WASHINGTON -- Methane, a potent global warming gas, is bubbling out of the frozen Arctic faster than had been expected.
Methane had become trapped in the permafrost over time and a warming climate is now resulting in its release, researchers report in Friday's edition of the journal Science.
"The amount of methane currently coming out of the East Siberian Arctic Shelf is comparable to the amount coming out of the entire world's oceans," said Natalia Shakhova, of the University of Alaska Fairbanks International Arctic Research Center and the co-author.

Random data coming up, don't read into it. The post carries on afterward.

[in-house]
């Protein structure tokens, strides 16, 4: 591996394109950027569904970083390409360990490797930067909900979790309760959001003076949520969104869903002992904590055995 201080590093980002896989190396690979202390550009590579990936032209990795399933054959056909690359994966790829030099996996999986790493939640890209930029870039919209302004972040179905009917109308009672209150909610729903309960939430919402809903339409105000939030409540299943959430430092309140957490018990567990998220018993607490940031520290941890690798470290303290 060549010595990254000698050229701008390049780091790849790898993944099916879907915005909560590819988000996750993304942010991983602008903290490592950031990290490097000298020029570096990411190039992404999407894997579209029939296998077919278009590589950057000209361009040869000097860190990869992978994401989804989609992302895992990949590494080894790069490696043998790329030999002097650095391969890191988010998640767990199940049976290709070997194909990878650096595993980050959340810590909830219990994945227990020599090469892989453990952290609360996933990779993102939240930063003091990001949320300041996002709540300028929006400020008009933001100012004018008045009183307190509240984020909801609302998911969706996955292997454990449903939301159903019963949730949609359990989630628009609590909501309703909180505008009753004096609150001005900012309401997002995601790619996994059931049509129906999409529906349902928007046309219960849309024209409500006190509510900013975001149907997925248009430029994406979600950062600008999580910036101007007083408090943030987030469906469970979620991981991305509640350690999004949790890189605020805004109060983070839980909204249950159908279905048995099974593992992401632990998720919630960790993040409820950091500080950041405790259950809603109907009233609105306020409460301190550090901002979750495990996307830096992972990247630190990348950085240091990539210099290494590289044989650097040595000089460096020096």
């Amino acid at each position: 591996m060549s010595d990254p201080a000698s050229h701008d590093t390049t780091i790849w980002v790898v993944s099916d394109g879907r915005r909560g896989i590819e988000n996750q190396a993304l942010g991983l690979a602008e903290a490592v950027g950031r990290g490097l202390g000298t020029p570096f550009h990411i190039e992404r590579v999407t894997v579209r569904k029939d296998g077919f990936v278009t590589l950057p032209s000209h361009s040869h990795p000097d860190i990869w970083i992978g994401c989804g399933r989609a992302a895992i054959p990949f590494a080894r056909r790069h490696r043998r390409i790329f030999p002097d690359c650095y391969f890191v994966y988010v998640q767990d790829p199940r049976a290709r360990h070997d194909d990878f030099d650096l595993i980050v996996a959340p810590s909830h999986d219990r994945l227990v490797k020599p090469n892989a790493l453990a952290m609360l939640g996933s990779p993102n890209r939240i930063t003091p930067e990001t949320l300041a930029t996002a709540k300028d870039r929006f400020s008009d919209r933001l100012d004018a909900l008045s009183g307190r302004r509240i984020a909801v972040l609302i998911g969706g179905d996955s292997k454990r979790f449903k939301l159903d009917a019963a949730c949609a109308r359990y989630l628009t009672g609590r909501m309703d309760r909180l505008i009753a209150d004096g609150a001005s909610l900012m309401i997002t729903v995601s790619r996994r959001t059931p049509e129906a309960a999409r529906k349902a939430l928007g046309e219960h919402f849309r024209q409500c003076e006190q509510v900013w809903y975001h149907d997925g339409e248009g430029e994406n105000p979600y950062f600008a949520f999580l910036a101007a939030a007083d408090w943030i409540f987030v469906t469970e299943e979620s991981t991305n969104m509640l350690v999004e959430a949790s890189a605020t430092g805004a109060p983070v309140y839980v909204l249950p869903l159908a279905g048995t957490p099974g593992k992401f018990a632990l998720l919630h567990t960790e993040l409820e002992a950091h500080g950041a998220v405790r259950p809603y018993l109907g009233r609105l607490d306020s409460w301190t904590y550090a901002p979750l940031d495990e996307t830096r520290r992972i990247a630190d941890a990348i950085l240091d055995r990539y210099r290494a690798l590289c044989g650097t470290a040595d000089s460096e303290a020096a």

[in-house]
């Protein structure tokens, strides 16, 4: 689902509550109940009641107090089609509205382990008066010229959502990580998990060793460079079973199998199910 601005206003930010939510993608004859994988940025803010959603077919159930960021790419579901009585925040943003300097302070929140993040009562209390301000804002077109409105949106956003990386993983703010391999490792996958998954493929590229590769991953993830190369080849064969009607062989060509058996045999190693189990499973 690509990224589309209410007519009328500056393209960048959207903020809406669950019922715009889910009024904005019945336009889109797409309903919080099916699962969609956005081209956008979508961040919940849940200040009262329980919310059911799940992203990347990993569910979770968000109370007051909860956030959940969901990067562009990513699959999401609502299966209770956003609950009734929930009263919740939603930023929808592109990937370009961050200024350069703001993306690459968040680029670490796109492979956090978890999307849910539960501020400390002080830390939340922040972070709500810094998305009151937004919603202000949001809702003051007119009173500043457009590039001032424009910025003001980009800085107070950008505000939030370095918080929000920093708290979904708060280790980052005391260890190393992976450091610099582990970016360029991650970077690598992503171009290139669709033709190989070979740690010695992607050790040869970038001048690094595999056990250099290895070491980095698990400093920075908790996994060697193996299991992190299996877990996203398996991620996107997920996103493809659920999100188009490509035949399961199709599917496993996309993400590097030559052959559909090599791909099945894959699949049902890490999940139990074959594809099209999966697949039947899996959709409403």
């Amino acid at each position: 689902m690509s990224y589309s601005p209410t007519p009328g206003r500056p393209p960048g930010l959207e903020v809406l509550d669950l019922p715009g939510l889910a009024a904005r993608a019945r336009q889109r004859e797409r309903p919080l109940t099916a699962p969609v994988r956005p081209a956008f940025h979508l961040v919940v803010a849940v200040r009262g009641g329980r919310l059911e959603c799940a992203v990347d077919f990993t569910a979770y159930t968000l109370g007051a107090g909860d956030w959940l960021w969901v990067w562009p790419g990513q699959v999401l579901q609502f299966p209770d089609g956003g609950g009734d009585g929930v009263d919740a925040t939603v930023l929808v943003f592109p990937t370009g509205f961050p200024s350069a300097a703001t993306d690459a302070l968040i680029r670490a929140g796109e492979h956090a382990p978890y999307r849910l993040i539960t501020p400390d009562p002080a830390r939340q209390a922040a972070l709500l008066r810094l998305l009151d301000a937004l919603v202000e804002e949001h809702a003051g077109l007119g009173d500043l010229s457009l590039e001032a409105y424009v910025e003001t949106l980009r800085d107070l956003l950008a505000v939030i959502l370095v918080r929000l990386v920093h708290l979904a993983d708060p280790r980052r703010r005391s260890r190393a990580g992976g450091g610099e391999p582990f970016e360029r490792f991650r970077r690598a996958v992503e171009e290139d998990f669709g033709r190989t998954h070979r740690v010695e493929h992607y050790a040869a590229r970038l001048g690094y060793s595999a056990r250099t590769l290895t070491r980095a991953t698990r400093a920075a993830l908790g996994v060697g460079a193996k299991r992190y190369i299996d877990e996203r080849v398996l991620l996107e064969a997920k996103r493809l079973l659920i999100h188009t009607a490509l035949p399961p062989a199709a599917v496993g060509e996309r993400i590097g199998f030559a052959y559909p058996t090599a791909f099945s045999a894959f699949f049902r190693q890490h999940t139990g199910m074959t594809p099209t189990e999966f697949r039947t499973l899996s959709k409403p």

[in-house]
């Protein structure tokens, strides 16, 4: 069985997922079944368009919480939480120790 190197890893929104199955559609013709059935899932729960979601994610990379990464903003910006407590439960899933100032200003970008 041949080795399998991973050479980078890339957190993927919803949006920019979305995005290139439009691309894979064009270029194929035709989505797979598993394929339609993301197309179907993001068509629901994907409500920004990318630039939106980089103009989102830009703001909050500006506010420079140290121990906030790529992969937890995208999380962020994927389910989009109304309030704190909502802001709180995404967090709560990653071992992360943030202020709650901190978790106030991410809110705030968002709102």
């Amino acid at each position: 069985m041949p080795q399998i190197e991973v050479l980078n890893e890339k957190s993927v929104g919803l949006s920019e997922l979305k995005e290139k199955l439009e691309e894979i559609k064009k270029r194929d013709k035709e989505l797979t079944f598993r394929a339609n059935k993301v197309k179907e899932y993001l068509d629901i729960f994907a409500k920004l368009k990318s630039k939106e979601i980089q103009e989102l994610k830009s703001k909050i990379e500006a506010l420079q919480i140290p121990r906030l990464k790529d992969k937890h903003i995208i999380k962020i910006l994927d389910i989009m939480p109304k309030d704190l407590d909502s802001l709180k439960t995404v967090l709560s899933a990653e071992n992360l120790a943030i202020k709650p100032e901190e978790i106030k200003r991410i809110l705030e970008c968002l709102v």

Concerns about global warming have centered on rising levels of carbon dioxide in the atmosphere, but scientists note that methane can be 30 times more effective at trapping heat than carbon dioxide.
Historically, methane concentrations in the world's atmosphere have ranged between 0.3 and 0.4 parts per million in cool periods to 0.6 to 0.7 in warm periods. Current methane concentrations in the Arctic average about 1.85 parts per million, the scientists said, the highest in 400,000 years.